It is at this next level that significant personnel movement takes place. This movement is usually related to the interests of and competition among the oligarch-patrons. However, these movements do not fundamentally alter the fundamental balance of power within the pyramid built in Putin's interests. However, while new players have little chance of making it into the big leagues, changes are still occurring. If we compare the ranks of Putin’s current top clientele with those of the 2000s, we can see significant changes in its composition. It is, therefore, worth keeping a close eye on the elements of novelty within the top strata of the pyramid, and the corresponding selection mechanisms. And, in this respect, two types of ‘high-flyers’ can be distinguished in recent years — Putin's ‘adjutants’ and ‘children’. Their capabilities are not tied to their accumulated power, financial, media, and other resources but to the ‘personal trust’ of their patron-in-chief. They act as kinds of avatars for Putin himself and his sub-patrons.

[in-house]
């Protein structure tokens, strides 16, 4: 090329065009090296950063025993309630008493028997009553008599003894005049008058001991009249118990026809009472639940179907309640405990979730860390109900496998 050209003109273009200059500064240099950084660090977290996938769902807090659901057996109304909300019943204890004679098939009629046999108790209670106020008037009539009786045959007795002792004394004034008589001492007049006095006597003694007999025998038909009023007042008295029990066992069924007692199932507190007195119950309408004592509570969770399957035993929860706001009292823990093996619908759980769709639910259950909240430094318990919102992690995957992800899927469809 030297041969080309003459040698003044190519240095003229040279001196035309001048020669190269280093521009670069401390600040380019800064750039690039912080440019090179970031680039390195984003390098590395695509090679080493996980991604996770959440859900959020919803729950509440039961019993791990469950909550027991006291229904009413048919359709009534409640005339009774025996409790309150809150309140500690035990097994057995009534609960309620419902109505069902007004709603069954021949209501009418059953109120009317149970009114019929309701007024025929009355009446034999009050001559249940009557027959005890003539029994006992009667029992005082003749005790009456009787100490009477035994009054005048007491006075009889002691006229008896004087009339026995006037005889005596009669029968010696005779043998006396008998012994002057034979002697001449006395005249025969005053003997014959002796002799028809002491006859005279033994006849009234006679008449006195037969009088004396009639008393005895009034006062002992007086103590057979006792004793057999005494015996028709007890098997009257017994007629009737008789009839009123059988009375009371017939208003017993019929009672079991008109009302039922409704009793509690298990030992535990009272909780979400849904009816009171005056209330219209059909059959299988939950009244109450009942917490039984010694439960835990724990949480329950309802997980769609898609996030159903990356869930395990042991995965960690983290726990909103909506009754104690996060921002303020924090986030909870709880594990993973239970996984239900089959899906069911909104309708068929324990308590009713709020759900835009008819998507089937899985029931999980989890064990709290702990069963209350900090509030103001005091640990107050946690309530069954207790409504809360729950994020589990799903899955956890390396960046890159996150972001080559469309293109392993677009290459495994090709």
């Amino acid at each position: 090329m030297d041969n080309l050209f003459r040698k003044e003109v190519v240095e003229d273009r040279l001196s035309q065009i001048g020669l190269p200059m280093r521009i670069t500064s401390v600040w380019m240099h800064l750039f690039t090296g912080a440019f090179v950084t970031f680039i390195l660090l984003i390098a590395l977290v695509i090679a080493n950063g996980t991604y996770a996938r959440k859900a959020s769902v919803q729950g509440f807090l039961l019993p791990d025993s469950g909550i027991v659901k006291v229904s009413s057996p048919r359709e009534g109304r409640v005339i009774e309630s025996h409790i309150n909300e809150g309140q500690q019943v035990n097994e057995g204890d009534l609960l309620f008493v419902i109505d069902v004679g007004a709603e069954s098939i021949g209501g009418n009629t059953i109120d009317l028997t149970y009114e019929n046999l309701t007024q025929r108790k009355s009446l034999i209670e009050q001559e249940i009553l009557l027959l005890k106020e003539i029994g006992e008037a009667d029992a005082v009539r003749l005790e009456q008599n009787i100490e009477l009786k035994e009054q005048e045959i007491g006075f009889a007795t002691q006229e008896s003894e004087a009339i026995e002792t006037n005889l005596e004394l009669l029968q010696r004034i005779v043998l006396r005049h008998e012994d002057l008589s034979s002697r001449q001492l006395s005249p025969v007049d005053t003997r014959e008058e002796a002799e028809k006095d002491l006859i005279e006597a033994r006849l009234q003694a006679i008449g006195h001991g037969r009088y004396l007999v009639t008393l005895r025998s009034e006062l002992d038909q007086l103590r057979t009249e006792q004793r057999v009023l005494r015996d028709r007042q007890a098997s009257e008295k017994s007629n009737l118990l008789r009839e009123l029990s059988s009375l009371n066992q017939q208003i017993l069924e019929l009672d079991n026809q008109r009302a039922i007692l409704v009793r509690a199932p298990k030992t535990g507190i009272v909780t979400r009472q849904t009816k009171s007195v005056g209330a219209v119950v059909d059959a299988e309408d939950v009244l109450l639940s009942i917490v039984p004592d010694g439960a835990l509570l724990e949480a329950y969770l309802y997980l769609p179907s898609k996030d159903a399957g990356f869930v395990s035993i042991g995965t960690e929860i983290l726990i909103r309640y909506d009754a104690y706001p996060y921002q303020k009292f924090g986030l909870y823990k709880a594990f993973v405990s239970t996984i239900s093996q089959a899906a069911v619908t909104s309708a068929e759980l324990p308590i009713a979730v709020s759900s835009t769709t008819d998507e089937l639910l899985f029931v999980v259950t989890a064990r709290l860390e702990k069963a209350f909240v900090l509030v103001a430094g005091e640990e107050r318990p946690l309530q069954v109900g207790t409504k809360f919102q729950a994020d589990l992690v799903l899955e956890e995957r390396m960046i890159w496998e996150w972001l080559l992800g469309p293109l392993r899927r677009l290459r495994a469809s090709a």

The solitaire of generals: secrecy, stability and haphazardness

However, the fundamental conservatism of Putin's personnel policy has manifested itself even in the most sensitive areas during the first wartime year: the army and the siloviki, which are tasked with maintaining the ‘special military operation’.